By Tony Winterburn •
Published: 25 Apr 2020 • 10:03
FLORISTS make an important contribution to the Spanish economy, Birthdays, Funerals, the many street parades held in Spain throughout the year, and of course Valentine’s Day all need lovely fresh flowers.
Spain’s flower industry is a very competitive place to do business in already so with this latest blow things are not looking good. A lack of workers and declining demand are to blame, recovery will depend on one thing, and that is when the government decides it is safe to reopen the country, for some, it can’t come too soon.
The Netherlands, Europe’s ‘Flower House.’
Spring is usually the busiest time of year at the Aalsmeer Flower Auction in the Netherlands, the world’s blossom trade capital, there are chrysanthemums for Easter. Roses for Mother’s Day. Tulips in full bloom for everyone.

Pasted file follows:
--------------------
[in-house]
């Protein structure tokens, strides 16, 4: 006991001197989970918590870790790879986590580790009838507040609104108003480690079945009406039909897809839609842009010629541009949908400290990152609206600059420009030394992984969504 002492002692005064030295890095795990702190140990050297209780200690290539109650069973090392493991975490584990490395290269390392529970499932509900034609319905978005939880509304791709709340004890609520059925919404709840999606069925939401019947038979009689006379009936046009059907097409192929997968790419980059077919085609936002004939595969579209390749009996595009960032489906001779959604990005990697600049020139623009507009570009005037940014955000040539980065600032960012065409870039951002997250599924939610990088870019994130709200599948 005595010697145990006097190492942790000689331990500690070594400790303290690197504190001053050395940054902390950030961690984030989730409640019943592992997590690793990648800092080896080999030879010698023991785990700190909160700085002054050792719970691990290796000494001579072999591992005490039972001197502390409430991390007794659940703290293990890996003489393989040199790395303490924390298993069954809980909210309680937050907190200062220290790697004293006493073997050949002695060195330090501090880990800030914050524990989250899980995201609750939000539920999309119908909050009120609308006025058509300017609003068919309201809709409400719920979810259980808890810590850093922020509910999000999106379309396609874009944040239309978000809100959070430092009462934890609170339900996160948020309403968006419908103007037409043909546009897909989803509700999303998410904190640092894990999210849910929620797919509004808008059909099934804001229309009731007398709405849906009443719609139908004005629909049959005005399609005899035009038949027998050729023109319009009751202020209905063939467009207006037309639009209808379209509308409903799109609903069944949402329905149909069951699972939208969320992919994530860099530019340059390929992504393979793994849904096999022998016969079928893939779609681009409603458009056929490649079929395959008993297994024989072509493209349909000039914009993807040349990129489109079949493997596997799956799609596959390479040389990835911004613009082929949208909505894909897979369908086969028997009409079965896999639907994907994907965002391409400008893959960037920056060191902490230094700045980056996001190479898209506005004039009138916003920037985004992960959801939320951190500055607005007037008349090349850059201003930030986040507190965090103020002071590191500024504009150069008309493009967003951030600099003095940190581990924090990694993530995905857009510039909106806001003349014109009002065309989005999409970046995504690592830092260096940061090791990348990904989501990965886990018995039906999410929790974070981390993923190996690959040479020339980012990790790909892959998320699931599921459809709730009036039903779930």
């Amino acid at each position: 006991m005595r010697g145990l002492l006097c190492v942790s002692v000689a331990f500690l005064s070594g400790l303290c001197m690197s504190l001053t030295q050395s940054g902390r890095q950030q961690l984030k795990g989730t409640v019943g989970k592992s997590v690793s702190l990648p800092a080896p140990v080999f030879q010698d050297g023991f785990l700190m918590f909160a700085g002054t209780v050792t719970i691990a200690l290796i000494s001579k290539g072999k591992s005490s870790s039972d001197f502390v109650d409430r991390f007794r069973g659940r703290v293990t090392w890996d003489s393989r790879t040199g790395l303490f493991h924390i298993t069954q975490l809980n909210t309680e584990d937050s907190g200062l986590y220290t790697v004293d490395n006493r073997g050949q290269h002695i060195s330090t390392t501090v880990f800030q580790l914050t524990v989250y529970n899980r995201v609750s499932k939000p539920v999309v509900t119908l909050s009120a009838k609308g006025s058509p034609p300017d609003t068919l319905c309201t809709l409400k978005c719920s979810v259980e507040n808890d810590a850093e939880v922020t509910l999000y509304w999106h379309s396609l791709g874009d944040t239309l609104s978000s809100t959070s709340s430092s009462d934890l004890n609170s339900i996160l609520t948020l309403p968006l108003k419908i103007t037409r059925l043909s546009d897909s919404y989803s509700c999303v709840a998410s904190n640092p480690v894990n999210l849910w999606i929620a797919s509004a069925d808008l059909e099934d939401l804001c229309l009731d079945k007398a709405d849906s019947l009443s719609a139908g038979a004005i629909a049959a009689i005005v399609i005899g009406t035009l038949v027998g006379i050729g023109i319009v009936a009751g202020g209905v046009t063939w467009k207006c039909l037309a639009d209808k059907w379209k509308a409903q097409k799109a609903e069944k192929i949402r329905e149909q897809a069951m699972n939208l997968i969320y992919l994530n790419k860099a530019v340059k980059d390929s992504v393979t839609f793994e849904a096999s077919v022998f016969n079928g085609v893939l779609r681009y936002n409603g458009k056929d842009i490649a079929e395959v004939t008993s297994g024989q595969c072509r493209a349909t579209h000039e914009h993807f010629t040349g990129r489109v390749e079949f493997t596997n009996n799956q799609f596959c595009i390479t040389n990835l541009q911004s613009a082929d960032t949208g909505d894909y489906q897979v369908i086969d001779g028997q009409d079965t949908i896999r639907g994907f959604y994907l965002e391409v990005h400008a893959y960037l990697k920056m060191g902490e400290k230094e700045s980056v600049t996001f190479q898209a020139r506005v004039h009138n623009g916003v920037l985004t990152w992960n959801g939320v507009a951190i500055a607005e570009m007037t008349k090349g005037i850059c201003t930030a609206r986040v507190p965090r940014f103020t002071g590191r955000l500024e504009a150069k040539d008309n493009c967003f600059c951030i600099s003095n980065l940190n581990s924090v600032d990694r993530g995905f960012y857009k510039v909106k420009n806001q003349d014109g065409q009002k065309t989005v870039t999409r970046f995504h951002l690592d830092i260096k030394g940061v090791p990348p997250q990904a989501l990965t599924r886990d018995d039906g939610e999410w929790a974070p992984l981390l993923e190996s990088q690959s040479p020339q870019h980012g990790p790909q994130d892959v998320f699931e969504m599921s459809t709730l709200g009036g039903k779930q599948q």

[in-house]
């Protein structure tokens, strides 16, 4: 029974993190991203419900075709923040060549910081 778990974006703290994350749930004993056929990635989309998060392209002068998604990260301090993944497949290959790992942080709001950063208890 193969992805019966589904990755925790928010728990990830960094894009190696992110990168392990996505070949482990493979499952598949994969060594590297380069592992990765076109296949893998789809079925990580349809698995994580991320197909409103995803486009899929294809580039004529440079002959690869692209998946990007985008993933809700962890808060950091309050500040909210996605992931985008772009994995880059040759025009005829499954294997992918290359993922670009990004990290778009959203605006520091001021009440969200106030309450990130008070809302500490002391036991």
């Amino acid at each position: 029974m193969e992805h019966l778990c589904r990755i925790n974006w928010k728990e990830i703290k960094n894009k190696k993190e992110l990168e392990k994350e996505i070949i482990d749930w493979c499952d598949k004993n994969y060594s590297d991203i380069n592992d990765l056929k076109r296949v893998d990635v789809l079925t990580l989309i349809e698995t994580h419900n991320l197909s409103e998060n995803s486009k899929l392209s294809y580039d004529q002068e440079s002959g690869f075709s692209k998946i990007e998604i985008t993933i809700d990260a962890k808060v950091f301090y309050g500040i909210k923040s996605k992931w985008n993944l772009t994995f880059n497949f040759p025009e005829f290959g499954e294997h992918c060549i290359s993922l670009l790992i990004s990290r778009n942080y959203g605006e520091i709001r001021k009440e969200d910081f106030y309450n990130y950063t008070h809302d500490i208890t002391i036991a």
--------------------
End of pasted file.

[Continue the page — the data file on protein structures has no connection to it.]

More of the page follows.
Now, most of these flowers are being composted. The coronavirus has grounded deliveries and shipments. And now the Dutch government has banned public gatherings of any size until June. People are hardly buying flowers right now.
“It’s a dramatic situation,” says Michel van Schie, spokesman of Royal FloraHolland, the country’s largest cooperative of growers, which sells some 12 billion plants and flowers each year. “And each day, it only gets worse.”
The Netherlands accounts for nearly half of the world trade in floriculture products and 77 per cent of flower bulbs sold globally. Top destinations usually include Spain, Germany, the UK, France, and Italy. The Dutch exports overall are valued at $6.7 billion and the sector accounts for about 5 per cent of the country’s gross domestic product, according to van Schie.
Now revenue has dropped by 85 per cent since last month, the cooperative spokesman says.
Let’s just hope we can see our ‘Tulips from Amsterdam’ in the shops soon. TW.
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